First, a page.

Schools in Hong Kong were kept closed and transport networks remained stuck for the fourth day in a row, as the fallout of violent protests pushed expats to reconsider their future in the city.
The protests, which lasted several months and began after the authorities presented an extradition bill providing for the sending of suspects to the Republic of China for the first time in Mainland China. , intensified this week as fierce fighting took place on the university campuses of the territory.
Universities suspended their classes the rest of the year and the violent scenes provoked an exodus of Chinese students.
Some international students have sought the help of their consulates. France helped students who wanted to leave and the UK consulate advised its citizens on campus to stay in their dorms.
The demonstrations alarmed investors. The Hang Seng index closed down 0.9%, a decrease of 4.8% for the week.
The protests extended beyond the students to include professionals from the financial sector, in particular because the demonstrations initially organized on the weekends also take place during the working week.
Office workers demonstrated this week in the city's financial district, helping set up roadblocks to show their support for more radical protesters. The images of professionals firing tear gas while the police were cleaning the roads have become commonplace.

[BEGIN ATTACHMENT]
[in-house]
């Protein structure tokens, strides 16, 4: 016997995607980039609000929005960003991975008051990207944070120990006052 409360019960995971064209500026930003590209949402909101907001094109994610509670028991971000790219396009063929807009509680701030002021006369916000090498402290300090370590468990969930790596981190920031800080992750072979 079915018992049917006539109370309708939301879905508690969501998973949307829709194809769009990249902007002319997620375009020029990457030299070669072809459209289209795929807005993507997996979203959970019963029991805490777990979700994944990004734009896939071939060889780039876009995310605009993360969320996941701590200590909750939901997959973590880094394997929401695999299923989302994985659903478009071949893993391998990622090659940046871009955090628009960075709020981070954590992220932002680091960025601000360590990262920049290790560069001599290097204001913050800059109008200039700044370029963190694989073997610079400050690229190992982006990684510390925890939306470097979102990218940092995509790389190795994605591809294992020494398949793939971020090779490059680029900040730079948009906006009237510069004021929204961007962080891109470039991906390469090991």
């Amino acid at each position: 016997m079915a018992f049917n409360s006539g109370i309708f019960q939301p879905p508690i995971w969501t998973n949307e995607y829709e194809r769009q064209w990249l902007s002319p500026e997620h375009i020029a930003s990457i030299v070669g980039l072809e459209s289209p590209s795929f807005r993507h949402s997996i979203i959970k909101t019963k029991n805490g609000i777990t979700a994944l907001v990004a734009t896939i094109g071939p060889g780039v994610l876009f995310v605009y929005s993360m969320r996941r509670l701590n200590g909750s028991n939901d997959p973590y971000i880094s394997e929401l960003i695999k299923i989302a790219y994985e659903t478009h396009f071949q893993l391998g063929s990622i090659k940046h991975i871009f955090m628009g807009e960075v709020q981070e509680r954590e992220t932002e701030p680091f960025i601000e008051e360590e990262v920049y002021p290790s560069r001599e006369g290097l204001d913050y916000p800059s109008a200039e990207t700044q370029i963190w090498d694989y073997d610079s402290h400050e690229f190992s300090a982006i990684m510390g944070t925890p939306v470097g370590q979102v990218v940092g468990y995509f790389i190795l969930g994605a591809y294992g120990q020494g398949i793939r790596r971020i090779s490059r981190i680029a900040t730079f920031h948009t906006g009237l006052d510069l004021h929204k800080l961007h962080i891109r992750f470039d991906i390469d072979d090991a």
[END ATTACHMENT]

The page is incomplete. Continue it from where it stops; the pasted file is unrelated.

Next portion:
A video of a banker being put on the ground and arrested by the police was widely broadcast online Wednesday. "I work at Citibank, agree. . . My office is about 500 meters from here! "It's said in English.
A spokesman for Citibank said: "We are aware of this incident and investigations are continuing. We expect all our employees to comply with the law. "
Citi is one of many foreign companies to advise staff to try to avoid dangerous situations, allowing employees to work from home or make other arrangements.
BNP Paribas and S & P Global, the rating agency, also told staff that they could work from home. Some BNP employees work from other business continuity planning sites than their main offices.
A Hong Kong resident with a Canadian passport told the Financial Times that the protesters' demands were "unreasonable". He added that he supported the police and intended to leave Hong Kong because he no longer felt safe on the territory.
Police used tear gas Thursday after they said protesters had fired arrows and thrown objects at the Hong Kong Polytechnic University, accusing them of "serious harm to safety and security." public order ".
As violence forced the closure of local and international schools, some foreign residents complained that their lives were disrupted.
"I know it sounds ridiculous, but I've talked to several expats and I think that from their point of view, things only get serious when their kids can not go to school and that They can not have their milk and go to yoga, "said a foreign leader. says the Financial Times.
Some Hong Kong people decry such feelings. A 32-year-old office worker at Thursday's noon protest said expatriates were complaining "of not knowing the background" of the protests. "It's not at home," she added.
Additional report by Jamil Anderlini